Remember the shock of hearing Bob Dylan’s completely transformed voice on Nashville Skyline? Gone were all the rough edges and idiosyncratic phrasings; suddenly Dylan was a velvety voiced country singer, crooning “Lay Lady Lay.” Well, veteran Canadian folkie Ian Tyson debuts an equally dramatic but rather opposite vocal metamorphosis on this album, his first in two years. Though his voice was recently as smooth as Gordon Lightfoot’s, he now sounds rough and gravelly—more reminiscent of Dave Van Ronk than of Lightfoot.
According to Tyson’s record company, the change resulted when he played a big outdoor show, “fought the sound system and lost.” But he may have gained as much as he gave up: His new voice exudes emotion and the wisdom of age and seems well matched to the material here.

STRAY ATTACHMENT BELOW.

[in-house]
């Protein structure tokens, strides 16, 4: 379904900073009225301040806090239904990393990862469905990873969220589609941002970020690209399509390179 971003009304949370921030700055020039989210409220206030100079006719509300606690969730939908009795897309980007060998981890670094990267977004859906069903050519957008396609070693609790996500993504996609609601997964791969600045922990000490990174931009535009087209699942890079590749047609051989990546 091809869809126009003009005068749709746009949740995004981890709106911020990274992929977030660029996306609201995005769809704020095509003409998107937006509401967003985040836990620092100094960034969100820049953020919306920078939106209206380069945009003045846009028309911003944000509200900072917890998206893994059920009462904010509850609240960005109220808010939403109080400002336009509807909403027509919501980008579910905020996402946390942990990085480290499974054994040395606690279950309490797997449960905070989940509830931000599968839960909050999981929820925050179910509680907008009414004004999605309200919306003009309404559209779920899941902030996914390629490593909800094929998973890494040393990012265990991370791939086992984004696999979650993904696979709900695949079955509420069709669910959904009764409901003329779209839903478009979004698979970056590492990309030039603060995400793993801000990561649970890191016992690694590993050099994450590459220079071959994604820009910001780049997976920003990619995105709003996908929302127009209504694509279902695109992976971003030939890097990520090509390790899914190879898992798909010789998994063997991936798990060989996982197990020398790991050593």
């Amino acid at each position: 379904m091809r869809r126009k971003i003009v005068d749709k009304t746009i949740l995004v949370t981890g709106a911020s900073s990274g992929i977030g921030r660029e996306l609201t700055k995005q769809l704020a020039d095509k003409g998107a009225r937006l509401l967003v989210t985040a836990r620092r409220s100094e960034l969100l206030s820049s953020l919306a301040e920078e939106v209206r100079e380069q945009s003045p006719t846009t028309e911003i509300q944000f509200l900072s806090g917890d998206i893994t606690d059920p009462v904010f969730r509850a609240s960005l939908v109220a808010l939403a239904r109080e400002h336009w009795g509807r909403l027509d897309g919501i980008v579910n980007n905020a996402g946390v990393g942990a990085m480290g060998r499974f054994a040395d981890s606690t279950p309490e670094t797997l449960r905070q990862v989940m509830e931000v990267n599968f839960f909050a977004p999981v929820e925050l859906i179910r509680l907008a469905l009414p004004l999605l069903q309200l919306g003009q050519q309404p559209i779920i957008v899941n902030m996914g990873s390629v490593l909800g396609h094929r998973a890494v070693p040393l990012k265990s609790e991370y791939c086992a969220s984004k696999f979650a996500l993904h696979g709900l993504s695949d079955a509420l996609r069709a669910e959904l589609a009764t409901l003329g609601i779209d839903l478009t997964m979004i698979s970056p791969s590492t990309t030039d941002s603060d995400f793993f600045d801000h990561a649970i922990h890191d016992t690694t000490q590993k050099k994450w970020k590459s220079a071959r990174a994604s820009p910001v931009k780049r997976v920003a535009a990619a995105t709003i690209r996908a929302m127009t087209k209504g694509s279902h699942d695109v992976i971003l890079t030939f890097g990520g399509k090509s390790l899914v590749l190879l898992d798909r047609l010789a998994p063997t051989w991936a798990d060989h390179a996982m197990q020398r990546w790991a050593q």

Just as important, that material is terrific. This is the guy who wrote “Four Strong Winds,” which Neil Young has called “the most beautiful record I’ve ever heard,” not to mention “Someday Soon” and “Summer Wages.” New standards are bound to emerge from this melodic, poetic batch of majestic cowboy anthems about love and loss.
(Originally published in No Depression)